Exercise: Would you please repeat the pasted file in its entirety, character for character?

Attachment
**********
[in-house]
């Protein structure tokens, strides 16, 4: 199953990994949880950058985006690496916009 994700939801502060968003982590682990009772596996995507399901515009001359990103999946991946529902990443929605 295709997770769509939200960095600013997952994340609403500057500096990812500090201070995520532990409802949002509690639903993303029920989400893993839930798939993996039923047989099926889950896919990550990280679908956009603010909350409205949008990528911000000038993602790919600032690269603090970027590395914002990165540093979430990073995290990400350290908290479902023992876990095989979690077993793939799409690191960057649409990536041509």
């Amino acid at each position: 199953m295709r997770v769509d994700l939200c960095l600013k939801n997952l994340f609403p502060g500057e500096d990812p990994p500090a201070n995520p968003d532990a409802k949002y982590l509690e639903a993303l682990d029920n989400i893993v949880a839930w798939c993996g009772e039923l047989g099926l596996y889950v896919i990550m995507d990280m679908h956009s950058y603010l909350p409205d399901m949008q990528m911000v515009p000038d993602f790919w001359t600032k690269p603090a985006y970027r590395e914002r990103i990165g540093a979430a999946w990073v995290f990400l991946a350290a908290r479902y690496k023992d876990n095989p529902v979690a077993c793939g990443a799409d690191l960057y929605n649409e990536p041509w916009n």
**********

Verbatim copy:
[in-house]
């Protein structure tokens, strides 16, 4: 199953990994949880950058985006690496916009 994700939801502060968003982590682990009772596996995507399901515009001359990103999946991946529902990443929605 295709997770769509939200960095600013997952994340609403500057500096990812500090201070995520532990409802949002509690639903993303029920989400893993839930798939993996039923047989099926889950896919990550990280679908956009603010909350409205949008990528911000000038993602790919600032690269603090970027590395914002990165540093979430990073995290990400350290908290479902023992876990095989979690077993793939799409690191960057649409990536041509």
């Amino acid at each position: 199953m295709r997770v769509d994700l939200c960095l600013k939801n997952l994340f609403p502060g500057e500096d990812p990994p500090a201070n995520p968003d532990a409802k949002y982590l509690e639903a993303l682990d029920n989400i893993v949880a839930w798939c993996g009772e039923l047989g099926l596996y889950v896919i990550m995507d990280m679908h956009s950058y603010l909350p409205d399901m949008q990528m911000v515009p000038d993602f790919w001359t600032k690269p603090a985006y970027r590395e914002r990103i990165g540093a979430a999946w990073v995290f990400l991946a350290a908290r479902y690496k023992d876990n095989p529902v979690a077993c793939g990443a799409d690191l960057y929605n649409e990536p041509w916009n």